Well acted but frustratingly dull, Hateship Loveship is the sort of independent film that a lot of people hold up when they say that they don’t like “indie movies”. There are some fine performances on display from the cast, but the flick is meandering, monotonous, and ultimately not nearly as rewarding as it hopes to be. Director Liz Johnson and writer Mark Poirier just don’t seem to know what they want this film to accomplish, so it winds up accomplishing pretty much nothing. The fault certainly doesn’t lie at the feat of the cast, which does what they can, especially the trio of Kristen Wiig, Guy Pearce, and Hailee Steinfeld. I will say that Wiig does get to play around with a mostly dramatic role here, so that’s a nice change of pace for her. She acquits herself well enough, but frankly it is just in the service of a lesser product. The are individual moments that work here, and at no point does this become an out and out bad movie, but it’s just repetitive and mediocre through and through. I wanted to like Hateship Loveship, but it just wouldn’t let me. I don’t have any hate for this flick, but if you’ll excuse the pun, I don’t have much in the way of love for it either.
Our protagonist is Johanna Parry (Wiig), an incredibly shy woman who always looks a little flustered by life. You’d imagine that a stiff breeze might make her burst into tears. A new opportunity for her arrives in the form of a job when she is hired by Mr. McCauley (Nick Nolte) as the housekeeper and babysitter/nanny to his teenaged granddaughter Sabitha (Steinfeld). Although Sabitha appears like your garden variety sometimes happy sometimes moody teen, she’s also got some scars buried deep from the death of her mother a few years before. Complicating matters in a big way is that the circumstances around her death have led Mr. McCauley to blame Sabitha’s father Ken (Pearce) for everything. Ken is a recovering drug addict that’s got a deep charm hiding his inner demons, so he’s hardly going to be anyone’s pick for father of the year. Almost as a joke, Sabitha begins to try and set up Johanna and Ken, mostly for her own amusement. The impact of this prank is completely lost on her, but before long Johanna is using this as a way to get a new start for her life. Of course, things won’t go smoothly for anyone, but once the initial plot elements are set up, not a whole lot is done with them. This movie becomes a character study, just one without any especially compelling characters to study.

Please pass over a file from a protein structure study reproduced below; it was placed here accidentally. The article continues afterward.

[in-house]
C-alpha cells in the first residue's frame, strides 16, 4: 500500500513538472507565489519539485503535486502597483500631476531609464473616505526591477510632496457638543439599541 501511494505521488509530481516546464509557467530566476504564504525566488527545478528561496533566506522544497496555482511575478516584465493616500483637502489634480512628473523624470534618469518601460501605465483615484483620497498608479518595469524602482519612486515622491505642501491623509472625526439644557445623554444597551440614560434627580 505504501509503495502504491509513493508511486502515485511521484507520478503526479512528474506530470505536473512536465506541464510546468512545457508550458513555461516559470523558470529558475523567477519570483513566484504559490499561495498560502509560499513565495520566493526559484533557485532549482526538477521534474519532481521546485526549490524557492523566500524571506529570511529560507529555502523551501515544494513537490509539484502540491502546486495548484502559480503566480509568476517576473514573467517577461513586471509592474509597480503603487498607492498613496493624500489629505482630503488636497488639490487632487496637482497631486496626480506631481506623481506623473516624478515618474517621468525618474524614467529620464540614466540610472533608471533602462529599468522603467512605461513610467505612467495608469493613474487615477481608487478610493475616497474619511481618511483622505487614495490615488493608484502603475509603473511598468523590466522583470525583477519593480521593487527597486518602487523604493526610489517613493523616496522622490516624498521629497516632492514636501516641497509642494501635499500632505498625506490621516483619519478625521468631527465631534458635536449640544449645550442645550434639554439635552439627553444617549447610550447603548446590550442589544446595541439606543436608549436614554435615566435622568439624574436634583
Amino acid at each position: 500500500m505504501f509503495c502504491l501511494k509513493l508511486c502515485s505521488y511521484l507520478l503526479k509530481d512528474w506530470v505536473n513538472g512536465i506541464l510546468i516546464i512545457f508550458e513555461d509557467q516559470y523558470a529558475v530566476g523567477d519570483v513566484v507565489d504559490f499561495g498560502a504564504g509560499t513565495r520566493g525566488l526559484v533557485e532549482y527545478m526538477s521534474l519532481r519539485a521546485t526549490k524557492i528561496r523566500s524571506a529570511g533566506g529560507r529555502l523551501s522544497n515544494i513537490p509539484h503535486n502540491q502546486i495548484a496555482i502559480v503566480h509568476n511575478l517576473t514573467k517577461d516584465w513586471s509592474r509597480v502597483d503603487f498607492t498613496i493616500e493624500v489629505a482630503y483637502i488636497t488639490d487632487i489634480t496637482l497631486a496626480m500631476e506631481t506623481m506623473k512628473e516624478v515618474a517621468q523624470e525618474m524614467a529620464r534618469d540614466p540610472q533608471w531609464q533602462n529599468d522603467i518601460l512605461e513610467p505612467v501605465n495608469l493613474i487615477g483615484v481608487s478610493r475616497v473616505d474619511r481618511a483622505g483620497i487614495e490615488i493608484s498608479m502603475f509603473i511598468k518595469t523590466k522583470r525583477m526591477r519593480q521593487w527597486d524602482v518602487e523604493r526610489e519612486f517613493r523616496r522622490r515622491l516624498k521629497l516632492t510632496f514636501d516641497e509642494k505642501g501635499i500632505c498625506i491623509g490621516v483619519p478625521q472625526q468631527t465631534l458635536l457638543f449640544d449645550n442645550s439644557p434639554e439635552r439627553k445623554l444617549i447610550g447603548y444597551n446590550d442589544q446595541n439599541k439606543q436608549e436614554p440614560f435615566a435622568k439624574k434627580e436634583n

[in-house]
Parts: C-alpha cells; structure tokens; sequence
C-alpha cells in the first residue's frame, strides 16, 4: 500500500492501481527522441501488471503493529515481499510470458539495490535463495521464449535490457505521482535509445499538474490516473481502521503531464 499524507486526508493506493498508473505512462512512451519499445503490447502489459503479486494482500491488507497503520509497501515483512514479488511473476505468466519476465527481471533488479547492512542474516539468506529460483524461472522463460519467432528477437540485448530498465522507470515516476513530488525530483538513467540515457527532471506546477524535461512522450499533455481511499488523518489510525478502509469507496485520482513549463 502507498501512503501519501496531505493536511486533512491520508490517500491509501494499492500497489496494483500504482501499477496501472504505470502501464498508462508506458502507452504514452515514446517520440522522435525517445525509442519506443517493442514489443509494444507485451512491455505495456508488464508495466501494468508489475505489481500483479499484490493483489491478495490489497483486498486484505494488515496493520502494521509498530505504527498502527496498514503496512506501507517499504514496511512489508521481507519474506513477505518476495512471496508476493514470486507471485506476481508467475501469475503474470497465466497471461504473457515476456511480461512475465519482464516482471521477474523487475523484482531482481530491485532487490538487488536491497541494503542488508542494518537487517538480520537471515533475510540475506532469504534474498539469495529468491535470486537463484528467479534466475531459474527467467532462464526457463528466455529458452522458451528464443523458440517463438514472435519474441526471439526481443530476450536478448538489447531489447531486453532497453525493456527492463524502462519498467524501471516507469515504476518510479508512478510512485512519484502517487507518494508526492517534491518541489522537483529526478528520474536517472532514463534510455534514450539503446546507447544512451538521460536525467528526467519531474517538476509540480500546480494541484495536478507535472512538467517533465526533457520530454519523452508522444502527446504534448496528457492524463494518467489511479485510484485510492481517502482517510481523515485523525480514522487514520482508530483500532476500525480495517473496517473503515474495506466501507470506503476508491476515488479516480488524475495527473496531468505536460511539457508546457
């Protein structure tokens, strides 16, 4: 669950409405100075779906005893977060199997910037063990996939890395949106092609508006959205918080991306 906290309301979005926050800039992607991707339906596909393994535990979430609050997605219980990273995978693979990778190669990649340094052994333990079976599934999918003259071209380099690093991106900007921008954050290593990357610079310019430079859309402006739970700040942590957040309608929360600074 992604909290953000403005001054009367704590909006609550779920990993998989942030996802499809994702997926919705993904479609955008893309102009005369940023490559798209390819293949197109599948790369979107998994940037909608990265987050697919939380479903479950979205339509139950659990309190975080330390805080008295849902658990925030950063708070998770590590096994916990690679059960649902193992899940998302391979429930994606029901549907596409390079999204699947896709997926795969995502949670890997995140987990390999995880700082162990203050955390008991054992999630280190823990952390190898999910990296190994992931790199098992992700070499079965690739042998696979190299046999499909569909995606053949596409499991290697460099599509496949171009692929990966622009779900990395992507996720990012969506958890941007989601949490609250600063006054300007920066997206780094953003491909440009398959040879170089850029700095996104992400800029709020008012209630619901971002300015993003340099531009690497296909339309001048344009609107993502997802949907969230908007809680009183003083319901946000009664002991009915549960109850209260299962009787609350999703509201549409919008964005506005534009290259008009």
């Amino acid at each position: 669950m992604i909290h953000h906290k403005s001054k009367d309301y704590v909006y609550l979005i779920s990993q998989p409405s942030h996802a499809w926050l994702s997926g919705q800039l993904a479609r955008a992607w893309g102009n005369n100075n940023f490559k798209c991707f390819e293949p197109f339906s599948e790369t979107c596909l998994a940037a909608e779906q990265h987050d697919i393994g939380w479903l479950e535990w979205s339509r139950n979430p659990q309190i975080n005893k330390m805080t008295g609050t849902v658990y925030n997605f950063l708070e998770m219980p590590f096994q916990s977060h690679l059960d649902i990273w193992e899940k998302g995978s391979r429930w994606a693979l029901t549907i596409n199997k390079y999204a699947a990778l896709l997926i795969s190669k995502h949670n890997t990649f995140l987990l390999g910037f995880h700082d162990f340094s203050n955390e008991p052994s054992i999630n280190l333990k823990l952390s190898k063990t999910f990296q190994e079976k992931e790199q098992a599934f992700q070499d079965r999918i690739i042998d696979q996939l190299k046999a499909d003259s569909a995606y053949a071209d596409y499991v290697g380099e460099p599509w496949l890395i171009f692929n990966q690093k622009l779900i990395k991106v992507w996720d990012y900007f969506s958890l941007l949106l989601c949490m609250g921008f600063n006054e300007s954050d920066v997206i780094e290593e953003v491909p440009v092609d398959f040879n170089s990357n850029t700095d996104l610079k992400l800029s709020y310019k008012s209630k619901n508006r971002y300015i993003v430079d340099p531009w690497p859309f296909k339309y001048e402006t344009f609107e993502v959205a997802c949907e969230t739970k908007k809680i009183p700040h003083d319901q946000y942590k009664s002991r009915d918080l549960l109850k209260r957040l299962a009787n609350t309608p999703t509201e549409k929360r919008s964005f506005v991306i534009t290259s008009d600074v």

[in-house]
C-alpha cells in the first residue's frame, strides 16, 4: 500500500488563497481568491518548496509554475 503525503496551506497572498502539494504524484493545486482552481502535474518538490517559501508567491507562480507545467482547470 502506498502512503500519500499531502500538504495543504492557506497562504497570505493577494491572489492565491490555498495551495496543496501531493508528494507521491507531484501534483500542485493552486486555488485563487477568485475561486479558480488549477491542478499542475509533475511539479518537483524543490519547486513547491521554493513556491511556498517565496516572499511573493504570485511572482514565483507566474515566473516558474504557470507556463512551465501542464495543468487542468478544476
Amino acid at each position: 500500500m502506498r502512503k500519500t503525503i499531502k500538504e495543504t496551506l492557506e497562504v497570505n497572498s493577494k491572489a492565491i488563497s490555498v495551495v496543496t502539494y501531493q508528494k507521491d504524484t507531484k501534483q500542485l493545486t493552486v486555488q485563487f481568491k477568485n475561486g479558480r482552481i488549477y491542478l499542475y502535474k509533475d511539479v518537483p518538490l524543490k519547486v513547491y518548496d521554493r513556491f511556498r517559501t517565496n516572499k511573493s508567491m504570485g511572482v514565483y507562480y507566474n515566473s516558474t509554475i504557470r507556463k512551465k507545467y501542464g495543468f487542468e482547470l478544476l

The main compliment that I can give this film is that it features some very solid acting. Getting a chance to stretch herself, Kristen Wiig shows that she can handle dramatic material in a way that some might not have believed previously. She’s hardly a revelation, and is better with comedy, but she doesn’t embarrass herself whatsoever. In fact, this is probably one of her better performances overall, limited as it may be. Had this been a better flick, Wiig might have had some kind of an Oscar campaign launched on her behalf. By that same token, both Guy Pearce and Hailee Steinfeld are solid here, though they’ve turned in better performances before. Pearce has done similar sorts of roles before, while Steinfeld gets to grow up a touch on screen here. Aside from them, Nick Nolte is fine in a role that doesn’t require too much from him, but he probably could have given more. He’s not bad, just capable of wowing more than he did. Some of the other performances in the flick are given by the likes of Jennifer Jason Leigh, Christine Lahti, Sami Gayle, and a few others. That being said, the ones of note are Pearce, Steinfeld, and Wiig, with Wiig being the one who manages to impress to some degree.
Director Liz Johnson and scribe Mark Poirier definitely had something in mind when adapting Alice Munro‘s short story “Hateship, Friendship, Courtship, Loveship, Marriage”, but it never comes across on the screen. Johnson has things move at a snail’s pace and Poirier never gives the characters much to do. I’ll credit Johnson for getting some decent enough performances from her cast, but that’s about all I can praise her for. There are moments throughout where the plot threatens to kick into gear and make things take an interesting turn, but it just never happens. At a certain point, you just stop caring and begin hoping for it to end.
Overall, Hateship Loveship is just thoroughly mediocre and a waste of the talent involved. Unless you’re a big fan of someone involved, you can safely skip this one. It’s an indie movie without much of a purpose to exist, and while it won’t inspire any venom, it does inspire a lot of shoulder shrugs. All involved will likely have better things in their near future, so it pays to just sit back and wait for that all to come to fruition.
–Thoughts? Discuss in the comments!